Health Care Needs and Access to Care
Children with special health care needs require a broad range of services, from primary and specialty medical care to prescription medications, medical equipment and therapies. In addition to the needs of the child, families of CSHCN may need additional services, such as respite care, family counseling, or genetic counseling.
This section describes the percent of CSHCN who need each of a variety of medical and ancillary services, and the percent whose families need each type of support service. In addition, this section presents the percent who say they needed the service during the past year but did not receive it.
Other aspects used to assess access to care are described here as well, including the percent of CSHCN who had difficulty receiving referrals for specialty care when they needed them. In addition, this section includes indicators that describe access to a usual source of care when sick, an important element of primary care for children. These indicators include the percent of CSHCN who have a place that they usually go to when they are sick and whether they have a personal doctor or nurse.
Health Care Needs
To assess the prevalence of need for specific services, parents were asked whether there was a time in the past year when their children needed any of the services listed in the graph below.
Like all children, those with special health care needs require preventive health care and dental services, as reflected in the high proportion or respondents who reported that their children needed these services.
In addition, CSHCN need a variety of other services to manage their conditions, maintain their abilities, and promote their their development. The need most often cited for CSHCN is prescription medication: nearly 88 percent of these children are reported to need prescription drugs. Just over half of CSHCN need the care of medical specialists, such as cardiologists or pulmonologists. Other services needed by a smaller proportion of children include vision care (needed by 36 percent of children); mental health care (25 percent); medical supplies (25 percent); and physical, occupational, or speech therapy (24 percent).
Some of the services needed that are reported infrequently among the entire population of CSHCN are much more commonly needed by children whose conditions usually, always, or greatly affect their abilities. Of the children whose conditions affect them a great deal, nearly half require specialized therapies, 43 percent need mental health services, and 65 percent need specialty medical care.
Other needs vary greatly by age. Preschool-age children (ages 5 and under) are much more likely than older children to need home health care (10 percent, compared to less than 4 percent of adolescents, need this services), medical equipment* (21 percent, compared to 7 percent of adolescents), and health aids (10 percent, versus 4 percent of adolescents). Conversely, adolescents (ages 12-17) are more likely to need mental health services (31 percent, compared to 9 percent of preschoolers) and mobility aids (6 percent, compared to 2 percent of preschoolers).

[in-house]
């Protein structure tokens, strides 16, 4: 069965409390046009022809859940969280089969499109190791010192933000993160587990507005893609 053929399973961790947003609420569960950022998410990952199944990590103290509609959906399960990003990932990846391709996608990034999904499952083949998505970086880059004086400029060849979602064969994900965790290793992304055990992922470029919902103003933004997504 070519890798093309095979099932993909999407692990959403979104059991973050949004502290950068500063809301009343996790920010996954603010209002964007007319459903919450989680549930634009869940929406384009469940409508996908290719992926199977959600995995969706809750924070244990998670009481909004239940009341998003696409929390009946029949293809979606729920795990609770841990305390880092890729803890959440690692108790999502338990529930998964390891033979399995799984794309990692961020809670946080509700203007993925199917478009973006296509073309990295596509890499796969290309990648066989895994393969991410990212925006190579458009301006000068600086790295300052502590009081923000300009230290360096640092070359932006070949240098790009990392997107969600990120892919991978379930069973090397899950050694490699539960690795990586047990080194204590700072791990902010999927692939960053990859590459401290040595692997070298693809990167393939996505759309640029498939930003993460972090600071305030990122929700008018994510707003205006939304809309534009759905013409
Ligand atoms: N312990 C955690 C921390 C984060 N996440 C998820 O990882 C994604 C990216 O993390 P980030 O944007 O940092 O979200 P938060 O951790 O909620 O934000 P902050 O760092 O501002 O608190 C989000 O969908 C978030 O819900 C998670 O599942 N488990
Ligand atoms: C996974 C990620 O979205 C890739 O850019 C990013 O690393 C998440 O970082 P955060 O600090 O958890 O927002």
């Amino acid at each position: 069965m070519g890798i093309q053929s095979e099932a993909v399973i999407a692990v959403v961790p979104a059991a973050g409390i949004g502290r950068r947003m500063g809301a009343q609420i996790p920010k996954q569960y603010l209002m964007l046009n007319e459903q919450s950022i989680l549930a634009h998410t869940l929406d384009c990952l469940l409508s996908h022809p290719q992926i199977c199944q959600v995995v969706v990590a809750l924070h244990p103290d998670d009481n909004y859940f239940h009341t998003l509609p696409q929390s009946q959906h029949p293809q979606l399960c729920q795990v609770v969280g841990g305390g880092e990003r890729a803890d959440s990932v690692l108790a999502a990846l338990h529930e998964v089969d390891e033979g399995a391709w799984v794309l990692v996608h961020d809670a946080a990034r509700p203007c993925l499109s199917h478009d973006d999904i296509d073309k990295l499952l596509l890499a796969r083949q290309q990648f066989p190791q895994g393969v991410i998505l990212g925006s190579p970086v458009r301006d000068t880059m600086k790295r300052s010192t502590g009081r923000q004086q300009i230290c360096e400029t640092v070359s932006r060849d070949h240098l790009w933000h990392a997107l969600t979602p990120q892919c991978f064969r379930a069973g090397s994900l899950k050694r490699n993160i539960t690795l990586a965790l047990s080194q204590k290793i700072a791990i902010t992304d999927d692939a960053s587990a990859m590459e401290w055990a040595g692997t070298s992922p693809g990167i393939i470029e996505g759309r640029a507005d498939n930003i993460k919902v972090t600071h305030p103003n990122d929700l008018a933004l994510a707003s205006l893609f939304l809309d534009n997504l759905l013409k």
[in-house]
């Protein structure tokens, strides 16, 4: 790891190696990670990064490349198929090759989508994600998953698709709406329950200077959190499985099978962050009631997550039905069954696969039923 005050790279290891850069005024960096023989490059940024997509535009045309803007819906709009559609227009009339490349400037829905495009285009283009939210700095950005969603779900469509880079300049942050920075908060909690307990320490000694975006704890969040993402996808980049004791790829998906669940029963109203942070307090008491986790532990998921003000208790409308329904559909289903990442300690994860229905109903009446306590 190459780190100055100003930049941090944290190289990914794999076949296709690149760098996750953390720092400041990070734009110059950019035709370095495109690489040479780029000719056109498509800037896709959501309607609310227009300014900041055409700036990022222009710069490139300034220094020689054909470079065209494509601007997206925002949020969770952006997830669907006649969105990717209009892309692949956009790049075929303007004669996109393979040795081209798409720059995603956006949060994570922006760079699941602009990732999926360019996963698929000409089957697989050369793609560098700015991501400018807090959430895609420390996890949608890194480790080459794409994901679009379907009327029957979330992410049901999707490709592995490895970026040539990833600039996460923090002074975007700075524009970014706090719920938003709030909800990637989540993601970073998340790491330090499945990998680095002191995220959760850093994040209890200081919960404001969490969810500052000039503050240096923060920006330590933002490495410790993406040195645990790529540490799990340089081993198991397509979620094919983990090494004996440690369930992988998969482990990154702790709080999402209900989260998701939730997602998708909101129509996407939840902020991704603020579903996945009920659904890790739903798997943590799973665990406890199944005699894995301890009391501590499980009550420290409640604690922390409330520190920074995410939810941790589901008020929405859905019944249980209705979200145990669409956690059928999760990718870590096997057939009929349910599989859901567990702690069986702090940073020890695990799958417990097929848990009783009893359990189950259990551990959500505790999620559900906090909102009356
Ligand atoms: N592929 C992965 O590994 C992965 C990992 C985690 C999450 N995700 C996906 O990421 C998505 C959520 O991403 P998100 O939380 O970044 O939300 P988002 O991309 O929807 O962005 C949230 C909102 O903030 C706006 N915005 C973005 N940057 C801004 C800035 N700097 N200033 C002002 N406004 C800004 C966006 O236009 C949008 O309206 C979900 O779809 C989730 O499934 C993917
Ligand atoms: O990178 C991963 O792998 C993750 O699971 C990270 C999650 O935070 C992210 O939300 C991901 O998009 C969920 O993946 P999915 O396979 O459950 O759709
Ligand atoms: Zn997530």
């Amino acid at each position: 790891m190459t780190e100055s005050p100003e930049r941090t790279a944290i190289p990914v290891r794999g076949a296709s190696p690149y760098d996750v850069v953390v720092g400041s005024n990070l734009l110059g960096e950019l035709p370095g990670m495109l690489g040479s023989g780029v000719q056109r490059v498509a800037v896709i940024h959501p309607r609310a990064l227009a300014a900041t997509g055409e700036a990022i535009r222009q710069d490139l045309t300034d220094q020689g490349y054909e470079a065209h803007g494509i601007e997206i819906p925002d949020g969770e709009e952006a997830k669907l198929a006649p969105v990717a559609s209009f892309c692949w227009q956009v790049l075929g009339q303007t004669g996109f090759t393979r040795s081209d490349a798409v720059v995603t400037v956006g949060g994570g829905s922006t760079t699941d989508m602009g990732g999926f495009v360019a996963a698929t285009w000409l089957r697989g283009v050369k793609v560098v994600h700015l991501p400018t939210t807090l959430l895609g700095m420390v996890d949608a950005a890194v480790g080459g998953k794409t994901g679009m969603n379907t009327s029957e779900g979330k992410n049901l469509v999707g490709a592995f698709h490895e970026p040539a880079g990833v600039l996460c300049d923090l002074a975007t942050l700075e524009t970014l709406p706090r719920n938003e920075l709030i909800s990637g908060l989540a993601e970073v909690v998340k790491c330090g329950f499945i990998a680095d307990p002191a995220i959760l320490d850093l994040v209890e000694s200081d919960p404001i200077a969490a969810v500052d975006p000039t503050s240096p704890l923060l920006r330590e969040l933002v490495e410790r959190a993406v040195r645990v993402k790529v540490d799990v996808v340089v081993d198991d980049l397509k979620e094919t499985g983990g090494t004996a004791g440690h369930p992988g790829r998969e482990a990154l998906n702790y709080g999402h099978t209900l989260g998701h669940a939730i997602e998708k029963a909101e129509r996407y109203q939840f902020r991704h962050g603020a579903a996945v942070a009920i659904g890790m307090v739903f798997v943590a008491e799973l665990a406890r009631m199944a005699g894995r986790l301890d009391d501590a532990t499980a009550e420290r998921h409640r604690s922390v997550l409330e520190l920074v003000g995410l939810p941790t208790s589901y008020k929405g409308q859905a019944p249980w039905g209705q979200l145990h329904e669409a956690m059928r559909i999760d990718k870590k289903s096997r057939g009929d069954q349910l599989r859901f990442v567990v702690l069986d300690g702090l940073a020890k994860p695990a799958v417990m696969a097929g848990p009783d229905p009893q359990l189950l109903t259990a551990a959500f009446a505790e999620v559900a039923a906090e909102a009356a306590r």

* Excluding hearing aids, vision aids, mobility aids, communication aids, and medical supplies
Services Needed but Not Obtained
For each service, families were asked if their child received all of the care that he or she needed. Children may not receive services they need for various reasons, including financial barriers, lack of access to providers, competing demands on families’ time, and children’s willingness to receive needed care.
Overall, 18 percent of CSHCN were reported to need at least one health care service that they did not obtain in the past year. Services needed but not obtained are most common among poor children (of whom 32 percent were reported to not receive at least one service they needed) and uninsured children (of whom 46 percent were reported to need at least one service not received).
The service most commonly reported as needed but not received was dental care: more than 8 percent of CSHCN overall needed but did not obtain this service. Other relatively common services needed but not obtained were mental health services (4.6 percent), specialist care (3.7 percent), and therapies (2.6 percent).
Low-income and uninsured children are the most likely not to obtain needed services. For example, among children in poverty, nearly one-third reported at least one service needed but not received, the most common being dental care (16 percent of poor children) and mental health services (9 percent). Similar reports of services needed but not obtained are found among children with family incomes between 100 and 199 percent of poverty.
Among uninsured children, nearly half reported not receiving needed services, with 29 percent lacking needed dental care and 14 percent lacking needed mental health services. In addition, 15 percent of uninsured children with special health care needs did not receive needed preventive care, and 14 percent did not receive needed specialty care. In comparison, the service that privately-insured children are most likely to lack is dental care; 5 percent needed but did not obtain this service.